In June 2021, a small team from AFE conducted a field visit to the Canary Islands. This report has been put together to offer a summary of the context, share our key findings and announce future plans for our response to humanitarian and political situation unfolding through the West African-Atlantic migration route.
From Greece to the Canary Islands
Key Facts 1. The number of people on the move arriving in Spain, and in particular the Canary Islands, significantly increased by 46%, (35,800 people in total) in 2020 compared to 2019. More here 2. In 2020, the ‘Canary route’ accounted for 85% of all migrant deaths in Spain. More here 3. In January 2020, the Spanish Supreme court ruled that asylum seekers have the fundamental rights of freedom of movement throughout the territory of Spain. More here
What's the context?
Whilst the West African-Atlantic route has been active for decades, in 2020 a growing number of people have been arriving by boat to the Canary Islands. The sea crossing from the African coast can be as short as 100 km and up to 1500km, the strong current being the unpredictable determinant making this route the most deadly of all.
Data on the West African-Atlantic route remains scarce and incomplete. Whilst data on arrivals and intercepted boats are registered by Spanish authorities, the actual number of departures and attempts remains unknown.
The revival of this migration route is accounted for by several factors. These include economic hardship brought on by COVID-19 and lockdown measures, the increasingly closed and difficult routes through Morocco and Libya, and environmental factors such as drought in Morocco.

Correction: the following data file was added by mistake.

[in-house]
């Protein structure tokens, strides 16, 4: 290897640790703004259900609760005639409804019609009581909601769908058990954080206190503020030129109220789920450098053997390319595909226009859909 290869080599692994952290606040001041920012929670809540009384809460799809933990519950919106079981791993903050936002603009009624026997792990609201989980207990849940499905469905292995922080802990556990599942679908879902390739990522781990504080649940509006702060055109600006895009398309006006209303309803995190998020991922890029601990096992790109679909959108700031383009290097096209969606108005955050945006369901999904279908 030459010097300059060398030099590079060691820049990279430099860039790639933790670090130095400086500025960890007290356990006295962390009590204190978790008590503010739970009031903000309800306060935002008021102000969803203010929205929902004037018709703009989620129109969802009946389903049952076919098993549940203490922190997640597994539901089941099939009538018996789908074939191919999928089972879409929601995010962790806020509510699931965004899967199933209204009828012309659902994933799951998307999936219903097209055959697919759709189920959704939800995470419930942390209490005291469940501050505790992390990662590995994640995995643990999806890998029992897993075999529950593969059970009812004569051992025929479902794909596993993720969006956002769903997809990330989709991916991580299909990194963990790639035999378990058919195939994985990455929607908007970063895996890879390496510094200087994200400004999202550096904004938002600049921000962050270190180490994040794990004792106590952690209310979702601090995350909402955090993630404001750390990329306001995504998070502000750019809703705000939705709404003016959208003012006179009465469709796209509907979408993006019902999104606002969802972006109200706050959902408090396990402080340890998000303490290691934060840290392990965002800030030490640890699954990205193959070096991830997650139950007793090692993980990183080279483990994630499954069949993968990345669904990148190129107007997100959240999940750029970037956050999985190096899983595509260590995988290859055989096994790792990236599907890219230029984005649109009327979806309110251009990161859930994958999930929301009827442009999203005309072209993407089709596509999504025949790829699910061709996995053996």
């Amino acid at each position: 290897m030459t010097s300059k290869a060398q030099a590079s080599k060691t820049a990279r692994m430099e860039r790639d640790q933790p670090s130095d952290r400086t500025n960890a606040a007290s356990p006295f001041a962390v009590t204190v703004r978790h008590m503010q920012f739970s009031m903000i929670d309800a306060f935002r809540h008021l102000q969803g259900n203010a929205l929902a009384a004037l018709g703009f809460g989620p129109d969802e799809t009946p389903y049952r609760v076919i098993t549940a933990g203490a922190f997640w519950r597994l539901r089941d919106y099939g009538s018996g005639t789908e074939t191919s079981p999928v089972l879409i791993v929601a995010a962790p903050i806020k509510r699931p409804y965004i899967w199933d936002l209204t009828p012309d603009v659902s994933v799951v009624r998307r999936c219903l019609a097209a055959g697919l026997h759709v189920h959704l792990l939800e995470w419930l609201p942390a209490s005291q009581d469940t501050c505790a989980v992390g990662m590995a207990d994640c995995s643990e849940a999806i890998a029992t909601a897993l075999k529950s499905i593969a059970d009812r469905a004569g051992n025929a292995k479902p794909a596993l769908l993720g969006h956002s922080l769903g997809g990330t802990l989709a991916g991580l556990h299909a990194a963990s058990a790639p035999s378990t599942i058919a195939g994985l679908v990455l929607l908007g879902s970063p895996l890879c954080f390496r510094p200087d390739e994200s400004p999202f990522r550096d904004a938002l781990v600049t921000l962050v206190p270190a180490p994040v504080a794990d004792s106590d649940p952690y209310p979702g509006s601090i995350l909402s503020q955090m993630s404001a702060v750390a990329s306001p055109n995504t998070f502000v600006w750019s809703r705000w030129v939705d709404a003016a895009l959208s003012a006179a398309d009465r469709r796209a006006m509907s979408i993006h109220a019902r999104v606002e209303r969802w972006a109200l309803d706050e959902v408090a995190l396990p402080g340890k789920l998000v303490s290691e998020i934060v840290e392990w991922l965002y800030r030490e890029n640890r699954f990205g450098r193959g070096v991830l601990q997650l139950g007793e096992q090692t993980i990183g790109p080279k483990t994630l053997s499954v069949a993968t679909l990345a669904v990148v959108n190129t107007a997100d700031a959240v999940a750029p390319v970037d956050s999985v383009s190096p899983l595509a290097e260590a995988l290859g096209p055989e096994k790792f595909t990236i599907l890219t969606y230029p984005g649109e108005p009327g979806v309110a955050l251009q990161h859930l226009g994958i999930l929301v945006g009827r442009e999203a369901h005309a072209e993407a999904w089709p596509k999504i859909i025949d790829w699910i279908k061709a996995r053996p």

Known for its nature, tourism and surfing spots, the islands of Tenerife, Fuerteventura, Gran Canaria and Lanzarote have primarily been in the news over the last year and a half for the increasing number of arrivals of people on the move.
According to the Data Portal of UNHCR on the Canary route, the main nationalities arriving are from Morocco, Mali, Guinea, Senegal and the Ivory Coast. 80% of arrivals are men and 20% are children or women.
Despite the Supreme court ruling that allows applicants of international protection in Spain to move freely, throughout 2020 thousands of people on the move were held in deplorable conditions in new camps on the Canary islands before finally being allowed to travel to the mainland of Spain. With pressure from the local ombudsman earlier this year, the right to freedom of movement was applied which allowed the majority of applicants of international protection to leave the island through NGO facilitated transfers or through privately funded means.